• Reef sharks – Reef sharks are active predators in coral reefs. They prey on fish, octopus, squid, lobsters, crabs, sea snakes, sea birds, smaller sharks, rays, and eels. Some species also eat plankton, algae, or jellyfish.

See Also: What Eats Sharks?

The Anatomy of Eating

Sharks have evolved distinct teeth structure and jaw mechanics that are adapted for their dietary habits.

Teeth Structure

  • Sharks with sharp, triangular teeth like great whites are well-suited for tearing thick chunks of flesh from large prey like seals.
  • Species that feed on shellfish have flattened teeth adapted for crushing and grinding hard materials.
  • Sawsharks have serrated teeth that function like steak knives to dig into prey.
  • Filter-feeding sharks like whale and basking sharks have tiny, blunt teeth as they don’t need to tear food.

Jaw Mechanics

  • Sharks with wide gapes like great whites can exert tremendous bite force and dislocate their jaws to swallow large prey.
  • Skates and rays have crushing plates in their jaws specialized for breaking down hard-shelled mollusks and crustaceans.
  • Many bottom-dwelling sharks have mouth cavities that act as suction cups to latch onto slippery prey.
  • Filter feeders like whale sharks have modified gill rakers that act as sieves to trap tiny plankton and organisms.

Nutritional Aspects of Shark Diets

The caloric and nutritional intake sharks require varies greatly depending on the species. Understanding the energy needs and nutritional value of different prey items provides insight into shark hunting habits and habitat ranges.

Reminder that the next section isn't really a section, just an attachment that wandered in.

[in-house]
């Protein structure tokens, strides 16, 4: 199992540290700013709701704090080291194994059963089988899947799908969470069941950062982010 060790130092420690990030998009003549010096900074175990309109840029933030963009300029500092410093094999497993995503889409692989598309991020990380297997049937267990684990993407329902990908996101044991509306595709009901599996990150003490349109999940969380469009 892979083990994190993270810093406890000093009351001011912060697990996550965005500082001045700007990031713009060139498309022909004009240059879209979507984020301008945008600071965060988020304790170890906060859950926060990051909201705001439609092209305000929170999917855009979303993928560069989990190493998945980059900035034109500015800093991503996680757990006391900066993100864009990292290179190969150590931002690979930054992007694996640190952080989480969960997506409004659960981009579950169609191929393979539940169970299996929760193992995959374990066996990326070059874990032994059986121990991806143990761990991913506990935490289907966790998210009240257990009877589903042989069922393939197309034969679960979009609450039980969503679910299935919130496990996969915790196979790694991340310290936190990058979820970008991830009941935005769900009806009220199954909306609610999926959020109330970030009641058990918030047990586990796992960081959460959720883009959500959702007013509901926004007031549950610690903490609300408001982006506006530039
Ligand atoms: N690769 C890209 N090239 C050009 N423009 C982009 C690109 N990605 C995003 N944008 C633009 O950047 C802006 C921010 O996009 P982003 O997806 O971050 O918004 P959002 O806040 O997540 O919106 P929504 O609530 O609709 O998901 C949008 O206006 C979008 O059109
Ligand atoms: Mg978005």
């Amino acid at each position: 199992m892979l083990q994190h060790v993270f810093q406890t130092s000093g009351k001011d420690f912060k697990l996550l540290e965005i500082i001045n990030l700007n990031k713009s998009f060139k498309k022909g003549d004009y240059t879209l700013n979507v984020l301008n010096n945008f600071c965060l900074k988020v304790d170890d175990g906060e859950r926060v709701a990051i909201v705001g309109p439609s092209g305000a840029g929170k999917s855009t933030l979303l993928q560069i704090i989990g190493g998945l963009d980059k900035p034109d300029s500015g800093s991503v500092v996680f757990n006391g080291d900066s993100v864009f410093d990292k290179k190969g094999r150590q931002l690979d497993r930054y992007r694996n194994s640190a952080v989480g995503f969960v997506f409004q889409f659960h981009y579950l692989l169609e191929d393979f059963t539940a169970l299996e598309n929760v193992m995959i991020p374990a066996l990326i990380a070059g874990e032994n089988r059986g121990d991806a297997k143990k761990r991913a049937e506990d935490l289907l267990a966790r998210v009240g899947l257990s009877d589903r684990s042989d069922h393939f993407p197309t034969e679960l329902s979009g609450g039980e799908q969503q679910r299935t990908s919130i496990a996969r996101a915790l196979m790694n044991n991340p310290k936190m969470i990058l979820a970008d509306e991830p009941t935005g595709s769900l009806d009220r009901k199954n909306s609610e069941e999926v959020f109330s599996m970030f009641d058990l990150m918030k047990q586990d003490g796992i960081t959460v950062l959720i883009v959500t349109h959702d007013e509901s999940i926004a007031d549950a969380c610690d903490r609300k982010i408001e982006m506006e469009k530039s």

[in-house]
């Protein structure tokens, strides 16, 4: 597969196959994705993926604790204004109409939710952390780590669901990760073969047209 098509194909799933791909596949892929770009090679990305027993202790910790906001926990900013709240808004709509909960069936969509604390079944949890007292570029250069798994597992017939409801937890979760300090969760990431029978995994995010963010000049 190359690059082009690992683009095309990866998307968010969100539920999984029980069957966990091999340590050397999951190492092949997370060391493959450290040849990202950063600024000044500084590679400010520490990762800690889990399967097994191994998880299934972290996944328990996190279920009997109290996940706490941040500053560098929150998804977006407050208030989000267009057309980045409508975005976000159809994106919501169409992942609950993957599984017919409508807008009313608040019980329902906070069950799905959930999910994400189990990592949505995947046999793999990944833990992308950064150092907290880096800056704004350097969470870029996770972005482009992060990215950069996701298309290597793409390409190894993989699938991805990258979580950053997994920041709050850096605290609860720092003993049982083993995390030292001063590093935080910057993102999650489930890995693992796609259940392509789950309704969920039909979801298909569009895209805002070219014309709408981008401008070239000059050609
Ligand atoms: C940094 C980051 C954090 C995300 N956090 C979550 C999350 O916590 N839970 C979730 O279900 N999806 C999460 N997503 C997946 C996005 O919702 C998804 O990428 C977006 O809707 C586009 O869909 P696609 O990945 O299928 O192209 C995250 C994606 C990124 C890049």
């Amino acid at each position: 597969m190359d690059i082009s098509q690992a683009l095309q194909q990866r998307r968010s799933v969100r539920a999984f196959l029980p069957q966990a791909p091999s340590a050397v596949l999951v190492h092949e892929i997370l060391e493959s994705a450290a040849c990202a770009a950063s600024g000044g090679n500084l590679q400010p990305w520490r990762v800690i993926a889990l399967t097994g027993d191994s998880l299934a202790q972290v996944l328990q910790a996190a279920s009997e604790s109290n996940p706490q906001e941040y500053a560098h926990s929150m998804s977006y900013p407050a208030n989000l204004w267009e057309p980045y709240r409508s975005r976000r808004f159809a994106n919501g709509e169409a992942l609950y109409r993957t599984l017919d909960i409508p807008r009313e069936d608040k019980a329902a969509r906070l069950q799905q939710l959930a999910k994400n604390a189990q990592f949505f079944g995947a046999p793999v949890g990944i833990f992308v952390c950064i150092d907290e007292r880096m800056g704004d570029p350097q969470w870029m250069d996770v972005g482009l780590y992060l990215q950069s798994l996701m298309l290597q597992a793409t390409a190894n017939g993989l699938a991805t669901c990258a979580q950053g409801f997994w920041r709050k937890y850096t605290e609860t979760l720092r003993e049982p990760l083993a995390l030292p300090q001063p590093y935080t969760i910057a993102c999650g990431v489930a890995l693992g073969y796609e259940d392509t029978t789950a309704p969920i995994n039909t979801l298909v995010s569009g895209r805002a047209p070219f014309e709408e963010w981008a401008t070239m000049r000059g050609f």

Energy Needs

  • Sharks typically eat between 0.5-3% of their body weight during a feeding session.
  • Larger sharks like great whites require more substantial prey like seals to meet their energy requirements.
  • Smaller sharks can survive on smaller fish and invertebrates due to lower overall caloric needs.
  • Some species have adapted to go weeks between feedings by storing oil in their livers.

Prey Nutritional Value

  • Fish provide protein but minimal fat so sharks must eat greater quantities to get calories.
  • Seals, sea lions, and dolphins offer an energy-dense food source due to high fat content.
  • Crustaceans and shellfish have moderate fat and protein but provide essential micronutrients.
  • Plankton provided minimal nutritional value individually so filter-feeders consume huge quantities.

Hunting Techniques by Species

Specialized adaptations and strategic hunting methods allow different shark species to effectively capture and consume their prey.

Great White Sharks